Malicious Python Packages

The python security team has removed two malicious python packages that introduced with the Python Package Index (PyPI) aimed to steal SSH and GPG keys from the infected developer projects.

PyPI is a python repository that helps to locate and install the software developed and shared by the Python community. It includes Over 113,000 Python packages, users can find the packages based on keywords and by using filter data.

Malicious Python Packages

The two malicious python packages “python3-dateutil” and “jeIlyfish,” developed by the same developer with handle “olgired2017″. The malicious package “python3-dateutil” found to present in the repository for more than a year, another package is a short-lived one.

Both of the malicious packages identified by the German developer Lukas Martini and he reported to the python security team and the packages have been removed now.

“Just a quick heads-up: There is a fake version of this package called python3-dateutil on PyPI that contains additional imports of the jeIlyfish package (itself a fake version of the jellyfish package, that first L is an I). That package, in turn, contains malicious code starting at line 313 in jeIlyfish/”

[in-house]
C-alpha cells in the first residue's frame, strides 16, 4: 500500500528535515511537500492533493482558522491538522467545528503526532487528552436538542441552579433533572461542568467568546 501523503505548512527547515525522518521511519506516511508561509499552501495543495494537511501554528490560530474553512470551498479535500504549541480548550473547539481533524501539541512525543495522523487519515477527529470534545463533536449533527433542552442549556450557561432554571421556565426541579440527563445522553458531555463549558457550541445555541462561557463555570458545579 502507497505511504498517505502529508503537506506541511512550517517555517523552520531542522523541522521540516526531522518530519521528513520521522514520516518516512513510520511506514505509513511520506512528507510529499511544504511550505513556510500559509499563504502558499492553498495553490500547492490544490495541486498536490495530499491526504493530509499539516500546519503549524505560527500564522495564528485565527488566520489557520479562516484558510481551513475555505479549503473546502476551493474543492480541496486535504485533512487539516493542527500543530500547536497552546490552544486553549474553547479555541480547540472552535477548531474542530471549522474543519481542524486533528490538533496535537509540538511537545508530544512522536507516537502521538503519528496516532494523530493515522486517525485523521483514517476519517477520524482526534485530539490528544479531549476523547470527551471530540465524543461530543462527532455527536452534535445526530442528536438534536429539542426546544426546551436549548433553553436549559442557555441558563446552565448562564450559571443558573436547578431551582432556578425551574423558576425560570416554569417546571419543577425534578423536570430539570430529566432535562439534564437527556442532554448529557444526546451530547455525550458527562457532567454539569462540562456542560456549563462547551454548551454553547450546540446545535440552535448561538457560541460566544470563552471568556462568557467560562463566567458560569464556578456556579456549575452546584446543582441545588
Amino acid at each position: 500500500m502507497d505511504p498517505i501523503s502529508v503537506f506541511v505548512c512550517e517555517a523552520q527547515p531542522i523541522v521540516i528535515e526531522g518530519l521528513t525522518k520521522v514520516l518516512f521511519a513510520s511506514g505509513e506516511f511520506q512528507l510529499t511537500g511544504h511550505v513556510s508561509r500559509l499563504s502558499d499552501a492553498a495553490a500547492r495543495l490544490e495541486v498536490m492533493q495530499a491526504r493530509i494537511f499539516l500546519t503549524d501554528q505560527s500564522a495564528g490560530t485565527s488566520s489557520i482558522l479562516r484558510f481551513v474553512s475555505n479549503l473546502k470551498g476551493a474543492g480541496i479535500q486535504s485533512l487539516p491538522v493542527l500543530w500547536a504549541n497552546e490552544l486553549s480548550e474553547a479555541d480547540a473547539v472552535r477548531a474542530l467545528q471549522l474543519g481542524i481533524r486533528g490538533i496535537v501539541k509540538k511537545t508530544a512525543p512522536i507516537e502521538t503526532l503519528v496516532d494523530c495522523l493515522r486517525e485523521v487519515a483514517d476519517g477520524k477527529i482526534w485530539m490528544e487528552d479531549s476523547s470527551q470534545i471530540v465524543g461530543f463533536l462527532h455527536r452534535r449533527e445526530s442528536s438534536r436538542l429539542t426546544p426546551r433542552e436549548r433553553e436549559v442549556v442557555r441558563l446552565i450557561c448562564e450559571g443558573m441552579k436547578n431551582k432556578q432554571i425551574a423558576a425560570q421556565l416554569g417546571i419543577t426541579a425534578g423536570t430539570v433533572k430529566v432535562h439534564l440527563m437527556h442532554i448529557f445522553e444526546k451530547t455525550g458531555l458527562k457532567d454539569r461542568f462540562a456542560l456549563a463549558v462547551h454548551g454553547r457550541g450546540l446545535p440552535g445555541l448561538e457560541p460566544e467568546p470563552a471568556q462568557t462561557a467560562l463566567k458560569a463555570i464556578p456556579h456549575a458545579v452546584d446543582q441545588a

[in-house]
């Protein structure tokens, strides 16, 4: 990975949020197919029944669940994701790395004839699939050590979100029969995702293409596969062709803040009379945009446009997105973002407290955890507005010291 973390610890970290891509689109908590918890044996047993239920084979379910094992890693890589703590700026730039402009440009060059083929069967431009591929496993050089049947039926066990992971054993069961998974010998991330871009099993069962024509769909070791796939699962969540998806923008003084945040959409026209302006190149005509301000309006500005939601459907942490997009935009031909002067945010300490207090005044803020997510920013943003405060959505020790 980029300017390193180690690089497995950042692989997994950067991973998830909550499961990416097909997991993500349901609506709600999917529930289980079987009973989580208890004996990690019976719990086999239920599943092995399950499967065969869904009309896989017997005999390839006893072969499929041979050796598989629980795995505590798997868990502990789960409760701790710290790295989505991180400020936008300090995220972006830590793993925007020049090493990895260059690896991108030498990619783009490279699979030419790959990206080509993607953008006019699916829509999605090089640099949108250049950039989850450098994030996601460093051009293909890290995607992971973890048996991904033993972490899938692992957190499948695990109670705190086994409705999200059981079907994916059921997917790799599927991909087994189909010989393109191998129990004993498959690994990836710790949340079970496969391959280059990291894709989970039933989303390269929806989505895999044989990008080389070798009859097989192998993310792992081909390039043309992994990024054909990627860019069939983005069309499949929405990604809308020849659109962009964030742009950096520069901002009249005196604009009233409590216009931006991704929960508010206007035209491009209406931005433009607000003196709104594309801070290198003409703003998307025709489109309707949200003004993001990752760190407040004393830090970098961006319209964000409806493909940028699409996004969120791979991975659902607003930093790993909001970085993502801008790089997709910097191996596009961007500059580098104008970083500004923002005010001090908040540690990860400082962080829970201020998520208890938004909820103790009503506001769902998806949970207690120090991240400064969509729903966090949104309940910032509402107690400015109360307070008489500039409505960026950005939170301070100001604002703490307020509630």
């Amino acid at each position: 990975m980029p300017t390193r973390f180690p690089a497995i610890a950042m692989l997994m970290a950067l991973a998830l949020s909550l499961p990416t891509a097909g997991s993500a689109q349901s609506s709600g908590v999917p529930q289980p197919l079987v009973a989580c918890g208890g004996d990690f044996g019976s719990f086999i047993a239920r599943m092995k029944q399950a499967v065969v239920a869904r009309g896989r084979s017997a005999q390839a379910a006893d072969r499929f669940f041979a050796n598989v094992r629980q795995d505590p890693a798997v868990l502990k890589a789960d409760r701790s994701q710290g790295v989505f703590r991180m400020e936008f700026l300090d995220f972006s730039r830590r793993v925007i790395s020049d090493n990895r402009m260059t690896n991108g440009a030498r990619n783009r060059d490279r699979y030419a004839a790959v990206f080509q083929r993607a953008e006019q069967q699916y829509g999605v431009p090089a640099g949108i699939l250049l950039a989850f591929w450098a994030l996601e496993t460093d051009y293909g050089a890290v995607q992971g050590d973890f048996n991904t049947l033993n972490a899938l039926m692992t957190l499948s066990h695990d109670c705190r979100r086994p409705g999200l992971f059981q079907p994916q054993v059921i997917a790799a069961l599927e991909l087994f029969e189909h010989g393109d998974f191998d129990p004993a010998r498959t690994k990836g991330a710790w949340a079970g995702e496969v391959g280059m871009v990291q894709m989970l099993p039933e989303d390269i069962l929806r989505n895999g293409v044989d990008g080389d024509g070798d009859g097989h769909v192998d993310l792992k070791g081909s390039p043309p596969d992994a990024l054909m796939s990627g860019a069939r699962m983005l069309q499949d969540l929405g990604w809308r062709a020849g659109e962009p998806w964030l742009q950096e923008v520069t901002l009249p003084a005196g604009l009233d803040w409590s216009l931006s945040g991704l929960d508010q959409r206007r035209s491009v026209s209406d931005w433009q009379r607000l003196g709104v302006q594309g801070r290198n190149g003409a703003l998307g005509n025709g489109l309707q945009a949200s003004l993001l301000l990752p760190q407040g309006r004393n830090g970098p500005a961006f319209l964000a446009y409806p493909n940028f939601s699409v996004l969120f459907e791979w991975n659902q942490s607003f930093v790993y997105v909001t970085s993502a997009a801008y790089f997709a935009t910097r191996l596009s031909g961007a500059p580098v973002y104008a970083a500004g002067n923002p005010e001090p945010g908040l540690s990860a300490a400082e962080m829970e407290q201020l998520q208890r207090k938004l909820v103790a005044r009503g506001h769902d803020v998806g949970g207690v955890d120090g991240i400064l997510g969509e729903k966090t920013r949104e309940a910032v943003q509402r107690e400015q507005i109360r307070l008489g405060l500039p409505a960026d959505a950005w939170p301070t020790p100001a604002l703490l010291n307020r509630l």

The two malicious packages resemble the original packages of ‘dateutil’ and ‘jellyfish’, “python3-dateutil” impersonates ‘dateutil’ and “jeIlyfish” (the first L is an I) imitated the “jellyfish” library.

dateutil – It is the standard datetime module, available in Python, it can be installed from PyPI using the pip command pip install python-dateutil. It can be also downloaded from here.

jellyfish – It is a python library for doing approximate and phonetic matching of strings. It can be also downloaded from here.

The “python3-dateutil” not having any malicious strings, it imports another malicious package “jeIlyfish” which steals the SSH and GPG keys from developer projects.

If you are using ‘dateutil’ and ‘jellyfish’, it is recommended to check that the installed package is the legitimate one.

To note, Python language emerges as the most common vector for launching exploit attempts.

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